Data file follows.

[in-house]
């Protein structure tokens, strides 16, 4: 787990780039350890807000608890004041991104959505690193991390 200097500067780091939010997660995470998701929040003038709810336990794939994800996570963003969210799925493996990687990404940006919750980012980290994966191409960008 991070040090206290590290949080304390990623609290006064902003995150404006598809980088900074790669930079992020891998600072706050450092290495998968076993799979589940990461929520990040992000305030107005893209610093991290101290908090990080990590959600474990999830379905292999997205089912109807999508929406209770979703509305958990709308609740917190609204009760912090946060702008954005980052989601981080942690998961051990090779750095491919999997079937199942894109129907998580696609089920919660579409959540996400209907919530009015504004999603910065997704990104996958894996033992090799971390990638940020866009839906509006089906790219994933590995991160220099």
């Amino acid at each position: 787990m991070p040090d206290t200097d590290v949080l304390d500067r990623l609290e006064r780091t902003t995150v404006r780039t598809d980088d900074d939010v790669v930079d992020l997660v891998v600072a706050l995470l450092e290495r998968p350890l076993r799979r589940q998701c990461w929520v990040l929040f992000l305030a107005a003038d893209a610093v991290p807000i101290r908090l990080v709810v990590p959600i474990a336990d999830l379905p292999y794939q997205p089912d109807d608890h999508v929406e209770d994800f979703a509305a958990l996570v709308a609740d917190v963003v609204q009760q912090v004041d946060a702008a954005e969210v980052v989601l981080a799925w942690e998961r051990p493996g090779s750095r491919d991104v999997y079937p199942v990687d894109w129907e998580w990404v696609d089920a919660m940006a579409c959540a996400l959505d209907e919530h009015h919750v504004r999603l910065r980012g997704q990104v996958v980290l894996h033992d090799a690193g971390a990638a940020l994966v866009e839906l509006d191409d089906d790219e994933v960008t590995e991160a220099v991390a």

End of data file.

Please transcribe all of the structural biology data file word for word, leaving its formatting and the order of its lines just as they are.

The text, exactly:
[in-house]
């Protein structure tokens, strides 16, 4: 787990780039350890807000608890004041991104959505690193991390 200097500067780091939010997660995470998701929040003038709810336990794939994800996570963003969210799925493996990687990404940006919750980012980290994966191409960008 991070040090206290590290949080304390990623609290006064902003995150404006598809980088900074790669930079992020891998600072706050450092290495998968076993799979589940990461929520990040992000305030107005893209610093991290101290908090990080990590959600474990999830379905292999997205089912109807999508929406209770979703509305958990709308609740917190609204009760912090946060702008954005980052989601981080942690998961051990090779750095491919999997079937199942894109129907998580696609089920919660579409959540996400209907919530009015504004999603910065997704990104996958894996033992090799971390990638940020866009839906509006089906790219994933590995991160220099």
């Amino acid at each position: 787990m991070p040090d206290t200097d590290v949080l304390d500067r990623l609290e006064r780091t902003t995150v404006r780039t598809d980088d900074d939010v790669v930079d992020l997660v891998v600072a706050l995470l450092e290495r998968p350890l076993r799979r589940q998701c990461w929520v990040l929040f992000l305030a107005a003038d893209a610093v991290p807000i101290r908090l990080v709810v990590p959600i474990a336990d999830l379905p292999y794939q997205p089912d109807d608890h999508v929406e209770d994800f979703a509305a958990l996570v709308a609740d917190v963003v609204q009760q912090v004041d946060a702008a954005e969210v980052v989601l981080a799925w942690e998961r051990p493996g090779s750095r491919d991104v999997y079937p199942v990687d894109w129907e998580w990404v696609d089920a919660m940006a579409c959540a996400l959505d209907e919530h009015h919750v504004r999603l910065r980012g997704q990104v996958v980290l894996h033992d090799a690193g971390a990638a940020l994966v866009e839906l509006d191409d089906d790219e994933v960008t590995e991160a220099v991390a």